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Details of past discussions between hackers, Bryan Reynolds

techsm5

Pirates outfield status Bryan Reynolds is one of the best storylines of the second half of the offseason. Trade rumors surrounding the former All-Star are nothing new and they surfaced again last month once Reynolds asked the club to trade him.

The trade request came after long-term extension talks between his side and the Pirates broke down. The precise numbers under discussion at the time are unclear, although Jon Heyman of the New York Post reported the club submitted an offer that would have exceeded the franchise-record $70 million guarantee that Ke’Bryan Hayes had obtained last spring. Jason Mackey of the Pittsburgh Post-Gazette shed some light on the talks in a snail mail this week, reporting that Pittsburgh’s offer was about $50 million less than what Reynolds and his representatives at the CAA had asked.

That would set a floor of around $120 million for Reynolds’ asking price, though it’s possible his side were aiming higher than that. It’s unclear how far above $70 million the Bucs have offered. Mackey writes that Pittsburgh’s proposal involved fewer seasons than the eight years Hayes received, although Reynolds would obviously have attracted more on an annual basis. That’s no surprise given that Reynolds now has two more years of major league service than Hayes at the time of his contract.

Reynolds, who turns 28 later this month, has between three and four years of major league service. He’s under contract for $6.75 million next season in what would have been his second year officiating. Absent a long-term deal, he will go through the arbitration process two more times before becoming a free agent in the 2025-26 offseason.

Six players in this service segment have signed extensions exceeding $70 million, with Sean Murphy join this club last week. Only two players in the 3-4 service class have reached $120 million, with Freddie Freeman holding the record for his $135 million contract with the Braves in the 2013-14 offseason. Freeman was nearly four years younger at the time of his contract than Reynolds is now and is coming off a .319/.396/.501 performance in 2013 that rivals Reynolds’ career-best season from 2021.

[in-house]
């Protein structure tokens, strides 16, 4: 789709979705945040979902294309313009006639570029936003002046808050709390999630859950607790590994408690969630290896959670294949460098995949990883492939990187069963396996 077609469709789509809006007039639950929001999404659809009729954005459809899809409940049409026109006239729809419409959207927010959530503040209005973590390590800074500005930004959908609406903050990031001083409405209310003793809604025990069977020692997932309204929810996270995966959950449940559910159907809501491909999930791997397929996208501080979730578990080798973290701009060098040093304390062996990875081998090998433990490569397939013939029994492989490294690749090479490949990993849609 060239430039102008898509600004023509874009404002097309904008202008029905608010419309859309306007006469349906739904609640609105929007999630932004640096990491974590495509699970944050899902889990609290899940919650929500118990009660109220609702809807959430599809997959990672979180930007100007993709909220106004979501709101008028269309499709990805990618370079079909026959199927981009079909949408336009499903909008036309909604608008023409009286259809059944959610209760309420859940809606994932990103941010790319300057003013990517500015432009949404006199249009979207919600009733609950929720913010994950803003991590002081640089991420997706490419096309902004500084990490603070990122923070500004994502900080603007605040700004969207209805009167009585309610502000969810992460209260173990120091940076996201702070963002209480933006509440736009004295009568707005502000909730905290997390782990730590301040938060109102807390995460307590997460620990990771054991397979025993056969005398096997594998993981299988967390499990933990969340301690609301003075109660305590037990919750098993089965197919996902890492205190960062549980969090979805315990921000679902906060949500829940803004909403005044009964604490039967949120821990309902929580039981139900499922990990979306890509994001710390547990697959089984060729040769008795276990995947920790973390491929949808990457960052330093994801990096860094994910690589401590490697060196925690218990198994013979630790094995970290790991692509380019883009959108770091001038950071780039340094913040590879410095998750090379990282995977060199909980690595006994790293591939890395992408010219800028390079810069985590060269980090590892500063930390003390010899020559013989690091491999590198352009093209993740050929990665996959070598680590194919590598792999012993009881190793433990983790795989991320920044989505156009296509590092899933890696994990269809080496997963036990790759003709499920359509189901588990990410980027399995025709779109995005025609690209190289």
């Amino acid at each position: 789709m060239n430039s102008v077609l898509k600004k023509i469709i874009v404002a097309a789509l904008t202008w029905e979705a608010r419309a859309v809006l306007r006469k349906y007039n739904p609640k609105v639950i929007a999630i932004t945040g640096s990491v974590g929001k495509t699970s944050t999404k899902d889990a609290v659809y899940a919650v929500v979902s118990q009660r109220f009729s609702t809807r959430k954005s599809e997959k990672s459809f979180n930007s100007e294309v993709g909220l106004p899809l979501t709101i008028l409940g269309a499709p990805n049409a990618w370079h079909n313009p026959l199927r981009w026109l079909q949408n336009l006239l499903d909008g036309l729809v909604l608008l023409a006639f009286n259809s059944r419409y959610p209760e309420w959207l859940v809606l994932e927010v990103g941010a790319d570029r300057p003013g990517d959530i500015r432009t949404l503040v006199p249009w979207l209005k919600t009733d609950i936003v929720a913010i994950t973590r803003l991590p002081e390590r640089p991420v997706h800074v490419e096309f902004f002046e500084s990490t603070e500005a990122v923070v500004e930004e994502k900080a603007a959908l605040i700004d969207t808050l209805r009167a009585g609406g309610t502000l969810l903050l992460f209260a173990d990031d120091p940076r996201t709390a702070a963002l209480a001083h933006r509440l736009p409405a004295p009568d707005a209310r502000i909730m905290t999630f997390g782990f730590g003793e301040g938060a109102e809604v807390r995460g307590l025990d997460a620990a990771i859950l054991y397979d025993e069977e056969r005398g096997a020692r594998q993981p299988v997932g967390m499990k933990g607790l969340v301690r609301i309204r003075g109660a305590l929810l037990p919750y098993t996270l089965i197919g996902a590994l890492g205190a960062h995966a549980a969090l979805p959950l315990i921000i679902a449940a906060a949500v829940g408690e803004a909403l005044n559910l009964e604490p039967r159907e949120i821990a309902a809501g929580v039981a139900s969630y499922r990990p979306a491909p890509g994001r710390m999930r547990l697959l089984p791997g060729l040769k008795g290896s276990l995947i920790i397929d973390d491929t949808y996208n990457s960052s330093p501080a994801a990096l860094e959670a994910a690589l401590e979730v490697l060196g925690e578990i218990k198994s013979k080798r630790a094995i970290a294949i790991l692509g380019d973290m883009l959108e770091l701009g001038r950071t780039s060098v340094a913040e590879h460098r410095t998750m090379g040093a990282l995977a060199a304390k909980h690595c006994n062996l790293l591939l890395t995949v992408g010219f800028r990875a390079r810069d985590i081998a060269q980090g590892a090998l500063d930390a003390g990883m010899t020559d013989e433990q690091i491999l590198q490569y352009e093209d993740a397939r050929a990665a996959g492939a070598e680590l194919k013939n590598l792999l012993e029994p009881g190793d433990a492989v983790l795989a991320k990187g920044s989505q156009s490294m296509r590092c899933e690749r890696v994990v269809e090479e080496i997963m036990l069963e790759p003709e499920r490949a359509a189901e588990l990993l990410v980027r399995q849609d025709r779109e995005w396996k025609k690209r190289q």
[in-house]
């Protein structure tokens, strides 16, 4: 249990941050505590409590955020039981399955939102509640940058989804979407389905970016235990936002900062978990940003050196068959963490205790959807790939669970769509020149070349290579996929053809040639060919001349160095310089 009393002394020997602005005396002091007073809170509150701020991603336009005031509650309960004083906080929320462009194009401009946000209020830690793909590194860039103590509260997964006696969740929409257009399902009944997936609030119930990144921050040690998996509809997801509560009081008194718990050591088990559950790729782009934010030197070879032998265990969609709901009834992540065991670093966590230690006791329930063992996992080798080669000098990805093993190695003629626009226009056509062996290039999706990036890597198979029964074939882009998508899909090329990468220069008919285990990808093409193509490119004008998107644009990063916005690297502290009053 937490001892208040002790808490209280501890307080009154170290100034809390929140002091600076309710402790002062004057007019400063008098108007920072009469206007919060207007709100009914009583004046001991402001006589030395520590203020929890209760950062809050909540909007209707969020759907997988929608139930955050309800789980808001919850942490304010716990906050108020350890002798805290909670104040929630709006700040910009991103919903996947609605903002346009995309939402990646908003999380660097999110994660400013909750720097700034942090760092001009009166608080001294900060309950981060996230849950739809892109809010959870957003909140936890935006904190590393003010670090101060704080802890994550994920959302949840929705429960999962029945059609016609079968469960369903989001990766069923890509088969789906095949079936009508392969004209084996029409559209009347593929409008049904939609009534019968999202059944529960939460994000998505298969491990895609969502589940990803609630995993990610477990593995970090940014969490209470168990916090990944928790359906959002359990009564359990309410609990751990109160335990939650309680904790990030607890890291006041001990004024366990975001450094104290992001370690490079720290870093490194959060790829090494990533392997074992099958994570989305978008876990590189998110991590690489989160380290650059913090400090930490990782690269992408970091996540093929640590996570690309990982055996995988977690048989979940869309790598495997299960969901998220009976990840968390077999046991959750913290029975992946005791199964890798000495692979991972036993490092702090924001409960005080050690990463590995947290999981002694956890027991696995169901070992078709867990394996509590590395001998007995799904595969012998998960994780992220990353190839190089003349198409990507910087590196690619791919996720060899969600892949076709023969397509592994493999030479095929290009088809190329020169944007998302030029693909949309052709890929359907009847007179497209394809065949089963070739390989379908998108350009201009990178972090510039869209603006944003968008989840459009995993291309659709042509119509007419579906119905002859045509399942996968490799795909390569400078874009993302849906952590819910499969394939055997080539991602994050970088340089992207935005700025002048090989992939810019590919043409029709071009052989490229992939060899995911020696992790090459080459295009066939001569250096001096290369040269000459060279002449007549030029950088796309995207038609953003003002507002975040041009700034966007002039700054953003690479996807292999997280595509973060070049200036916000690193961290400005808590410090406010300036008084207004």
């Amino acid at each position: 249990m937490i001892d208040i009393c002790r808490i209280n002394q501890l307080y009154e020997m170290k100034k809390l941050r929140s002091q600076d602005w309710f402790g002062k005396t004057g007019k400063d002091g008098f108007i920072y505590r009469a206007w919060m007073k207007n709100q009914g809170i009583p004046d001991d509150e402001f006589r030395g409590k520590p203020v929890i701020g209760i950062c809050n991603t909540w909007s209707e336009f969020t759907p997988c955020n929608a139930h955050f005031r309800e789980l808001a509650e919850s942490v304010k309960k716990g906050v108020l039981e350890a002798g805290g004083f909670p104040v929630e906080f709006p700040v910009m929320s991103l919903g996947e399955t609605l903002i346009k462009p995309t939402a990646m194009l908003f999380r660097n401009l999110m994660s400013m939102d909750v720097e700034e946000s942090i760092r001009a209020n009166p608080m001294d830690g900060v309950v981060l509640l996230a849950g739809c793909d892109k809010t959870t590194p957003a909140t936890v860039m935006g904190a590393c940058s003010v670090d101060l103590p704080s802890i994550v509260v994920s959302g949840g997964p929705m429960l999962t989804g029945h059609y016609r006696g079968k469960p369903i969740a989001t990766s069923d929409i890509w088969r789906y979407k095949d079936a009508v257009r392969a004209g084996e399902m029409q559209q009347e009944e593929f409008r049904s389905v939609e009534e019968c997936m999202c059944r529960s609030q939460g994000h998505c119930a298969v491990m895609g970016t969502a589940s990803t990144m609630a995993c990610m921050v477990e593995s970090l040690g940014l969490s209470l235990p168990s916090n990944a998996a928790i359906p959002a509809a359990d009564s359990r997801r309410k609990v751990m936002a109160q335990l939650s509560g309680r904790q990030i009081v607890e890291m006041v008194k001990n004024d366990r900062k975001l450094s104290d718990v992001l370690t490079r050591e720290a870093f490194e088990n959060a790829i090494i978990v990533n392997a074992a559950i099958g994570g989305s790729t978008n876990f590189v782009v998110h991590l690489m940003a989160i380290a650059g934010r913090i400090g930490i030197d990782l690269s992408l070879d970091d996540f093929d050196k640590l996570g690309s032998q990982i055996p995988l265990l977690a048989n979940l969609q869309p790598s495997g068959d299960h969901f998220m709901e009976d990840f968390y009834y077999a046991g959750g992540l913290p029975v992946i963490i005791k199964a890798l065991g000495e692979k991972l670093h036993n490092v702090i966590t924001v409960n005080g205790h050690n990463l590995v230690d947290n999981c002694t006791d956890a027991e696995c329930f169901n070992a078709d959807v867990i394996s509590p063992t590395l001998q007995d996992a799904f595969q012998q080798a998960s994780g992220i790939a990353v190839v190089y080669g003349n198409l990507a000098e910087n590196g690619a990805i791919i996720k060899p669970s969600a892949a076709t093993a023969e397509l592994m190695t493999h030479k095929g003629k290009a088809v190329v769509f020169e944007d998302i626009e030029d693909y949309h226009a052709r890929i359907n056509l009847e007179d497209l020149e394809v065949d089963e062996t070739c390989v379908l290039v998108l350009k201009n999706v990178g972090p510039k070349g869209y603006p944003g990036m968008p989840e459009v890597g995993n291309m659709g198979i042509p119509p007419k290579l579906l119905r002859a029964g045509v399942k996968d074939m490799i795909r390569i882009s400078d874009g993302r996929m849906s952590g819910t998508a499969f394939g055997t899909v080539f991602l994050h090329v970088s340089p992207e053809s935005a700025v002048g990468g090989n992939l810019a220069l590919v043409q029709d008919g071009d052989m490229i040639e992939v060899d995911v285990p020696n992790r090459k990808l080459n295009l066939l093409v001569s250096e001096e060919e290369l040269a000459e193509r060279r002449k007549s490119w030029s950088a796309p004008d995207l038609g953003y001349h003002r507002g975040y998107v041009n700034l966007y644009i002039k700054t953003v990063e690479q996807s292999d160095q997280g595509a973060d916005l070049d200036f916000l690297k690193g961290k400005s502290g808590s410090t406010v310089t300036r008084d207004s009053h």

Given the age gap, one could certainly argue that Freeman was a better long-term bet than Reynolds, although it also wouldn’t be surprising if the latter’s side wanted to approach or beat that precedent. . After all, the Freeman extension is now almost nine years old. Matt Olson landed an eight-year, $168 million extension with the Braves entering his 28-year-old season last year. Olson was a year closer to free agency and was coming off a 0.271/0.371/0.540 showing Reynolds had topped the 0.262/0.345/0.461 mark from 2022. Reynolds looks unlikely to reach the highs achieved by Olson for those reasons, but this more recent deal lends credence to the idea that the Pittsburgh outfielder had a case for easily hitting nine figures.

It seems mostly moot as long as Reynolds remains a pirate. There are no signs that the parties plan to re-commit to a possible long-term deal after talks broke down. However, it is at least possible that another club could trade a deal for the center fielder and then look to reopen extension talks.

Pittsburgh maintained that they were not considering giving up a very high asking price in trade talks, despite Reynolds’ request. Vanderbilt product has no recourse to force an exchange. MLB.com’s Jon Morosi suggested late last month, Pittsburgh was targeting a high-end launch prospect at the center of potential business packages. It’s hard to imagine they would be rigid require a deal being built around a young arm, though it serves at least as a final reaffirmation. GM Ben Cherington and his front office continue to aim high.

Still, Mackey suggests there’s a good chance the Bucs will pull the trigger on a Reynolds trade at some point in 2023. Pittsburgh is still in the midst of rebuilding, and Reynolds is their most attractive trade candidate. They are not under much financial pressure to move, although there is certainly a case for the club to take offers seriously both this off-season and at the deadline next summer – particularly now that hopefuls of an extension seem to have evaporated. Assuming he has another productive season, Reynolds would still have ample trade value going into the next offseason, although Pittsburgh is unlikely to find much stronger interest than there will be over the course of the season. of the next few months, given that his window of control of the club will only shrink.

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techsm5

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